Logotip de la revista Noves SL





Factors explaining informal linguistic usage among Catalan schoolchildren: initial language, social networks, competence and vehicular language for teaching, by Mireia Galindo i F. Xavier Vila
i Moreno



Source: Vila and Galindo body of data

When the data for the family languages of the participants in the conversation is cross-referenced, the point to which the linguistic identity of the interlocutor conditions the choice of language can be seen (graph 5). Interactions between children from Catalan-speaking families are largely carried on in Catalan, and, between Spanish-speakers, they are largely in Spanish. In conversation between bilinguals, both languages can be heard, although Spanish predominates slightly.

GRAPH 5. Language of the speaking turns exchanged by Spanish-speakers,
children from bilingual families and Catalan-speakers

Source: Vila and Galindo body of data

Where significant differences in behaviour between Catalan and Spanish-speakers are observed is in the interactions between children with different family languages: so, Catalan-speakers adapt to the language of their Spanish-speaking classmates in 69% of speaking turns, while the Spanish-speakers address the Catalan-speakers in Catalan in only 31% of cases.

The outstanding percentages are undoubtedly due to the rule of convergence to Spanish, confirmed throughout the 20TH century in the entire Catalan domain south of the Pyrenees. This rule establishes that Catalan-speakers use Catalan for speaking among themselves and switch to Spanish when it comes to addressing Spanish-speaking or unknown interlocutors, while Spanish-speakers can use Spanish actively, regardless of the linguistic identity of their interlocutor. However, it must be borne in mind that, although the rule is followed, it is not followed absolutely: not all Catalan-speakers talk to Spanish-speakers exclusively in Catalan (they actively use Catalan in at least 3 out of 10 turns), nor do all Spanish-speakers always address their Catalan-speaking classmates in their own language (they maintain Spanish in 7 out of 10 speaking turns).(5)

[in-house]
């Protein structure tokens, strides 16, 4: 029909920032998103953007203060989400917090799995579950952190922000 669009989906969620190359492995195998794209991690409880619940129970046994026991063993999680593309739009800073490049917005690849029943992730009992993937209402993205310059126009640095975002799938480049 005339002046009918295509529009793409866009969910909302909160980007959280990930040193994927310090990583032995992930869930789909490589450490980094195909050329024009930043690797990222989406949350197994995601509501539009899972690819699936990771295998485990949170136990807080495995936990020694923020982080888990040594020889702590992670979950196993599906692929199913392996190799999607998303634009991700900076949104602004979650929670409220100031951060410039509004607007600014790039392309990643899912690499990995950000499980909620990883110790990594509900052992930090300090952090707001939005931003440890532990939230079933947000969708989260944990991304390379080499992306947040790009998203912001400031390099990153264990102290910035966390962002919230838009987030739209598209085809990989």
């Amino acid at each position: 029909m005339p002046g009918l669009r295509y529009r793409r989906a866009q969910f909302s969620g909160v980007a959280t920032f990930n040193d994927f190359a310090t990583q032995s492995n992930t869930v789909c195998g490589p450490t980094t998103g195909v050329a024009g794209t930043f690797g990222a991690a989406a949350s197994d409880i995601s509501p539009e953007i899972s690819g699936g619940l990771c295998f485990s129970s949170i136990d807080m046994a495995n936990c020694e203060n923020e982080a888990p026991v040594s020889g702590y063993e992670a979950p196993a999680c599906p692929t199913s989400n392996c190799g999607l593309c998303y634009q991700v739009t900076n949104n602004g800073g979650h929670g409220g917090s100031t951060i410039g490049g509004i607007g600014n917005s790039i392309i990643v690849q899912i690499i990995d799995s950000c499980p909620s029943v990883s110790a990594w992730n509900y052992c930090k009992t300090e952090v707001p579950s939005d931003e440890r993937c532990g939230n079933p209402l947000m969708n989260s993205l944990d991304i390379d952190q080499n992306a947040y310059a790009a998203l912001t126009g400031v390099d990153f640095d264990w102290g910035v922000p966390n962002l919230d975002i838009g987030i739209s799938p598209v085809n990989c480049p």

Graph 4 includes the data from all the 52 schools analysed. However, if the data is analysed in greater detail, quite different behaviours are observed depending on the environmental linguistic conditions or the demo-linguistic composition of the schools (for more, see Vila and Galindo 2008). So, in schools where the proportion of Catalan-speakers does not exceed 30%, Spanish is mainly used, even in conversations in which both interlocutors are Catalan-speakers. Meanwhile, at centres with more than 70% Catalan-speaking pupils, the use of Catalan predominates. It must be said, however, that, in this latter type of school, Catalan has not penetrated conversations between Spanish-speakers so deeply.

If the language of the home influences the informal linguistic usages of schoolchildren, the predominant language of their social networks conditions them still further. 95% of the speaking turns of children who declare that they mostly use Spanish are actually in that language, and 88% of the turns of those who say they basically use Catalan are spoken in Catalan (graph 6). Those who say they have bilingual social networks in practice speak more Spanish (67% of turns) than Catalan (33%).

GRAPH 6:Language of speaking turns according to the speakers' social networks

Source: Vila and Galindo body of data

3.2. The relationship between usage and linguistic competences

The experimental data collected in the project (level of comprehension in Catalan and Spanish among the pupils) allows us to test the point to which linguistic competence and the use of a language are two sides of the same coin. In the study, the improvement in oral knowledge in each language corresponds to an increase in linguistic choice of that language (Graph 7 and 8; the results in the first and last column should be ignored, as they include a low number of speaking turns).


5 de 9